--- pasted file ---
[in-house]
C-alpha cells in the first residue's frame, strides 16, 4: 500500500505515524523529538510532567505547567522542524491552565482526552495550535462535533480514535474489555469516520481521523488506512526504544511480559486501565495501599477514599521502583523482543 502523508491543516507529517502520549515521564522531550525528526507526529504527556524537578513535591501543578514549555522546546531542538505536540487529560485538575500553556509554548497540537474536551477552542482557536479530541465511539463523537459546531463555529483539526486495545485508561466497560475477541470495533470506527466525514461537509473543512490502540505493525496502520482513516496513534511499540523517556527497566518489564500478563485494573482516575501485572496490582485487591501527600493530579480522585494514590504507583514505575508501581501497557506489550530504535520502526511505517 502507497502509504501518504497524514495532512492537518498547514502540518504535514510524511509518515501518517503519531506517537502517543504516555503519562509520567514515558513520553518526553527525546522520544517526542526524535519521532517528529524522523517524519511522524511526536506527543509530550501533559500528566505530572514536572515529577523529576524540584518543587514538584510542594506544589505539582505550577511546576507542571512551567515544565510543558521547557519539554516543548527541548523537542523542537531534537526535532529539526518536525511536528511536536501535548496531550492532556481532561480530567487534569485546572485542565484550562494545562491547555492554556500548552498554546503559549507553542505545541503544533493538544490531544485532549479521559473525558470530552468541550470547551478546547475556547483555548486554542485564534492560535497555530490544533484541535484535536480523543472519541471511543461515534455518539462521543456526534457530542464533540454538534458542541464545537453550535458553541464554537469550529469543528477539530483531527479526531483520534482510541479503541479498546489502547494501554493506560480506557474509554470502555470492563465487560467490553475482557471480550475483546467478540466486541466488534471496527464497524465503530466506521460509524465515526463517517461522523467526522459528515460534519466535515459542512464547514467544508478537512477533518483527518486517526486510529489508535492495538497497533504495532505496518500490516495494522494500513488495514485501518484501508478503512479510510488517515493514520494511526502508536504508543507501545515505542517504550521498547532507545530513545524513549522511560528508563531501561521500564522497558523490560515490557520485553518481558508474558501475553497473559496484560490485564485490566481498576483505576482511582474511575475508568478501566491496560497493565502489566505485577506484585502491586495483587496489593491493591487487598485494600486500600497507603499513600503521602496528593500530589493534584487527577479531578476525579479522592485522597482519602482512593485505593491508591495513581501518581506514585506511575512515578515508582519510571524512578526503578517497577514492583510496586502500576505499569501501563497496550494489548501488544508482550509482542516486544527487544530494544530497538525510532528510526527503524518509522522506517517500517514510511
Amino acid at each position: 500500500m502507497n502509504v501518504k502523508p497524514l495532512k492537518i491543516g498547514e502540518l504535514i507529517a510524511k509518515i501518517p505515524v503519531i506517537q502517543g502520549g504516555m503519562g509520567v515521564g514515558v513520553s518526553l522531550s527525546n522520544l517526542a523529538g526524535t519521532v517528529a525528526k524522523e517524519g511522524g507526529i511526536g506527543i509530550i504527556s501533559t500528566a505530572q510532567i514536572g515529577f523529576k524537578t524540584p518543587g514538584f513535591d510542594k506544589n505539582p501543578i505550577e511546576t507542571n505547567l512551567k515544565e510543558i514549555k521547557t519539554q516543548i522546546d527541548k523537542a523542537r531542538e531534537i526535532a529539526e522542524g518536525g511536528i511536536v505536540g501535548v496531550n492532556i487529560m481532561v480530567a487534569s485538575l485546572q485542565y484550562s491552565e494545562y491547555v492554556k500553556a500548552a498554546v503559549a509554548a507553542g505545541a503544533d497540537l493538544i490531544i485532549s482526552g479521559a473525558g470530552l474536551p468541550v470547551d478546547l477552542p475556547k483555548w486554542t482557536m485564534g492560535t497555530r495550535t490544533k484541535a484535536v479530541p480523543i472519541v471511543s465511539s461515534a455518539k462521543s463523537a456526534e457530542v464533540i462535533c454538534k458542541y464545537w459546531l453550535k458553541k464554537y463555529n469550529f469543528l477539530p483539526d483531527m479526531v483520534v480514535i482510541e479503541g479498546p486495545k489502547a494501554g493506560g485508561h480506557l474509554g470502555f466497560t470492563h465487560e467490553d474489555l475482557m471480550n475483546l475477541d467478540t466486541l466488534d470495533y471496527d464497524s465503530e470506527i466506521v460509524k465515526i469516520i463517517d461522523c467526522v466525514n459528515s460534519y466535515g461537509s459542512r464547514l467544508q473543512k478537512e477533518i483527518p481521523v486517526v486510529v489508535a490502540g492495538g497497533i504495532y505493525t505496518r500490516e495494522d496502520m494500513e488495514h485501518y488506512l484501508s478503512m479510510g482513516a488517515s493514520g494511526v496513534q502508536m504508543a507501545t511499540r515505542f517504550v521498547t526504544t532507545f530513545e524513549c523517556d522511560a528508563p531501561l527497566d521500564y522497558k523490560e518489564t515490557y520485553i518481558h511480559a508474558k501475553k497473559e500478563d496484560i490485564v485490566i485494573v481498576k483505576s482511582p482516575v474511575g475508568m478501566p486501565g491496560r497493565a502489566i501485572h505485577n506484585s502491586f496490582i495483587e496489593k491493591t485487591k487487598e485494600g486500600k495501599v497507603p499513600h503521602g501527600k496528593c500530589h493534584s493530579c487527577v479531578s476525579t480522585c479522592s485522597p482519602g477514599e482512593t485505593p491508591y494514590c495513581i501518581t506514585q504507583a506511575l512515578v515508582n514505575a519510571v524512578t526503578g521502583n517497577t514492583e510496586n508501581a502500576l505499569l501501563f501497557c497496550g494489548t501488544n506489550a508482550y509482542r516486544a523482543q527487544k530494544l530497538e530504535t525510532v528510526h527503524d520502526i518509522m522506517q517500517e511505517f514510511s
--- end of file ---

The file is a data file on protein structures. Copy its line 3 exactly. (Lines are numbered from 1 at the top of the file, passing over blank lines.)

Amino acid at each position: 500500500m502507497n502509504v501518504k502523508p497524514l495532512k492537518i491543516g498547514e502540518l504535514i507529517a510524511k509518515i501518517p505515524v503519531i506517537q502517543g502520549g504516555m503519562g509520567v515521564g514515558v513520553s518526553l522531550s527525546n522520544l517526542a523529538g526524535t519521532v517528529a525528526k524522523e517524519g511522524g507526529i511526536g506527543i509530550i504527556s501533559t500528566a505530572q510532567i514536572g515529577f523529576k524537578t524540584p518543587g514538584f513535591d510542594k506544589n505539582p501543578i505550577e511546576t507542571n505547567l512551567k515544565e510543558i514549555k521547557t519539554q516543548i522546546d527541548k523537542a523542537r531542538e531534537i526535532a529539526e522542524g518536525g511536528i511536536v505536540g501535548v496531550n492532556i487529560m481532561v480530567a487534569s485538575l485546572q485542565y484550562s491552565e494545562y491547555v492554556k500553556a500548552a498554546v503559549a509554548a507553542g505545541a503544533d497540537l493538544i490531544i485532549s482526552g479521559a473525558g470530552l474536551p468541550v470547551d478546547l477552542p475556547k483555548w486554542t482557536m485564534g492560535t497555530r495550535t490544533k484541535a484535536v479530541p480523543i472519541v471511543s465511539s461515534a455518539k462521543s463523537a456526534e457530542v464533540i462535533c454538534k458542541y464545537w459546531l453550535k458553541k464554537y463555529n469550529f469543528l477539530p483539526d483531527m479526531v483520534v480514535i482510541e479503541g479498546p486495545k489502547a494501554g493506560g485508561h480506557l474509554g470502555f466497560t470492563h465487560e467490553d474489555l475482557m471480550n475483546l475477541d467478540t466486541l466488534d470495533y471496527d464497524s465503530e470506527i466506521v460509524k465515526i469516520i463517517d461522523c467526522v466525514n459528515s460534519y466535515g461537509s459542512r464547514l467544508q473543512k478537512e477533518i483527518p481521523v486517526v486510529v489508535a490502540g492495538g497497533i504495532y505493525t505496518r500490516e495494522d496502520m494500513e488495514h485501518y488506512l484501508s478503512m479510510g482513516a488517515s493514520g494511526v496513534q502508536m504508543a507501545t511499540r515505542f517504550v521498547t526504544t532507545f530513545e524513549c523517556d522511560a528508563p531501561l527497566d521500564y522497558k523490560e518489564t515490557y520485553i518481558h511480559a508474558k501475553k497473559e500478563d496484560i490485564v485490566i485494573v481498576k483505576s482511582p482516575v474511575g475508568m478501566p486501565g491496560r497493565a502489566i501485572h505485577n506484585s502491586f496490582i495483587e496489593k491493591t485487591k487487598e485494600g486500600k495501599v497507603p499513600h503521602g501527600k496528593c500530589h493534584s493530579c487527577v479531578s476525579t480522585c479522592s485522597p482519602g477514599e482512593t485505593p491508591y494514590c495513581i501518581t506514585q504507583a506511575l512515578v515508582n514505575a519510571v524512578t526503578g521502583n517497577t514492583e510496586n508501581a502500576l505499569l501501563f501497557c497496550g494489548t501488544n506489550a508482550y509482542r516486544a523482543q527487544k530494544l530497538e530504535t525510532v528510526h527503524d520502526i518509522m522506517q517500517e511505517f514510511s